Kennedy Family Granddaughter Saoirse Hill Wrote Letter About Battle With Depression 3 Years Prior to Death

Saoirse Kennedy Hill, granddaughter of Robert F. Kennedy, passed away on Thursday, Aug. 1 at her family's compound in Massachusetts, and her cause of death has not yet been announced. In 2016, Hill wrote an essay for her high school newspaper, The Deerfield Scroll, about her battle with depression, titling the piece "Mental Illness at Deerfield."

In her essay, Hill revealed that her depression began when she was in middle school, explaining that while she "was mostly a happy child, I suffered bouts of deep sadness that felt like a heavy boulder on my chest."

Her depression began to affect her when she was a sophomore at Deerfield, when she began "isolating myself in my room, pulling away from my relationships, and giving up on schoolwork. During the last few weeks of spring term, my sadness surrounded me constantly."

While her depression lessened during that summer, it returned just before Hill was due to start her junior year.

"My sense of well-being was already compromised, and I totally lost it after someone I knew and loved broke serious sexual boundaries with me," she revealed. "I did the worst thing a victim can do, and I pretended it hadn't happened. This all became too much, and I attempted to take my own life."

Hill, the daughter of Courtney Kennedy Hill and Paul Hill, took medical leave shortly after beginning the fall semester and returned to the Massachusetts prep school for her senior year after going to treatment for her depression.

"Coming back from medical leave was definitely not what I expected," she wrote. "I saw a stark contrast between my treatment facility — a place full of aware and accepting people — and my experience at Deerfield. Although my friends were extremely supportive, they seemed to be the only ones who knew what had been going on in my life for the past year."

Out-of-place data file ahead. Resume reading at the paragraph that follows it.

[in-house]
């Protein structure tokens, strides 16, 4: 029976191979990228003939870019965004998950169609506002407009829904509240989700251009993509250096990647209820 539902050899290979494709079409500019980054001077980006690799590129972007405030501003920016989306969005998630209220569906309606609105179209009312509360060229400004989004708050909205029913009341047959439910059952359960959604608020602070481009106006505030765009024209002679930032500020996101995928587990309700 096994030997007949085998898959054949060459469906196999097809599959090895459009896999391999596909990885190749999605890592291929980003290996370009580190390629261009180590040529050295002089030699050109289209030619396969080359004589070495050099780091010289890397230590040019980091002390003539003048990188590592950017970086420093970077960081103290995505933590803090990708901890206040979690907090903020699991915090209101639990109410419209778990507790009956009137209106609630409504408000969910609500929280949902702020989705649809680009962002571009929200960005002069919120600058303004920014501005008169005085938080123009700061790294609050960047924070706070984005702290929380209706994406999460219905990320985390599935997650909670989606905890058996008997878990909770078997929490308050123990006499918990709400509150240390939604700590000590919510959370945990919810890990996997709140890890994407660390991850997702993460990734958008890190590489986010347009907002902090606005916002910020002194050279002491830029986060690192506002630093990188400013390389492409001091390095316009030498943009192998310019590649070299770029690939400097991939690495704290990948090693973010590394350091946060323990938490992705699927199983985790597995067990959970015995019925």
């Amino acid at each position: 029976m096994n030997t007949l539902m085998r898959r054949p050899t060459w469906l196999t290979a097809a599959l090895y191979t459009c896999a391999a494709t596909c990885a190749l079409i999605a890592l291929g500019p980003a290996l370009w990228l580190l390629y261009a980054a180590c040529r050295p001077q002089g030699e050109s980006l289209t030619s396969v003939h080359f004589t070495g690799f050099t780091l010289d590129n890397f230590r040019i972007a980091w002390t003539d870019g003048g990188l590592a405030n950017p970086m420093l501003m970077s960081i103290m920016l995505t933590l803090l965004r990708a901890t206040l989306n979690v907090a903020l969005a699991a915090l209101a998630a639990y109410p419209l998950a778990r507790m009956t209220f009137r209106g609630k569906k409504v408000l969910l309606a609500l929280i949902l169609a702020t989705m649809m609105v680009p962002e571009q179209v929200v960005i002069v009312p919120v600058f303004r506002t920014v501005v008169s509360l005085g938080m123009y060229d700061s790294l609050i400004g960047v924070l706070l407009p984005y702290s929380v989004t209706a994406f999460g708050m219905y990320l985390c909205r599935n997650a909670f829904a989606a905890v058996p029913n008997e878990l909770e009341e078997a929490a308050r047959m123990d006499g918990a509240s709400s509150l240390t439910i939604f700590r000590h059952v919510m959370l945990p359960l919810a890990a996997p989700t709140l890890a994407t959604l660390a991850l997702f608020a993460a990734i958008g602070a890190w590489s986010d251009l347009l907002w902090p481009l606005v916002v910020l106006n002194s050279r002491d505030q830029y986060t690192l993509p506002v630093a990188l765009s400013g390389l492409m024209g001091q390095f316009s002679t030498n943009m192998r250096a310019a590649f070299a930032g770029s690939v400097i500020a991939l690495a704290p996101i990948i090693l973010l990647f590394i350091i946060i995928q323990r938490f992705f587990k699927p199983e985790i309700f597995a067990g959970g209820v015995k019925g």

The then-teenager offered examples of what to say to someone who may be struggling, as well as what not to say.

"If someone confides in you, try not to say, 'It's all in your mind,' or 'lighten up,' or, my personal favorite, 'Happiness is a choice,'" she wrote. "No, it's really not. When I'm in a really bad place, I do my best to surround myself with positive people and upbeat music, but too often it feels as if I'm drowning in my own thoughts, while everyone else seems to be breathing comfortably."

"Many people are suffering, but because many people feel uncomfortable talking about it, no one is aware of the sufferers," Hill concluded. "I am calling all members of the Deerfield community to come forward and talk freely about mental health issues. We are all either struggling or know someone who is battling an illness; let's come together to make our community more inclusive and comfortable."

The 22-year-old's death was reported on Thursday after paramedics responded to an emergency on the family compound.

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"Our hearts are shattered by the loss of our beloved Saoirse. Her life was filled with hope, promise and love," her family said in a statement, via CNN, with grandmother Ethel Kennedy adding, "The world is a little less beautiful today."

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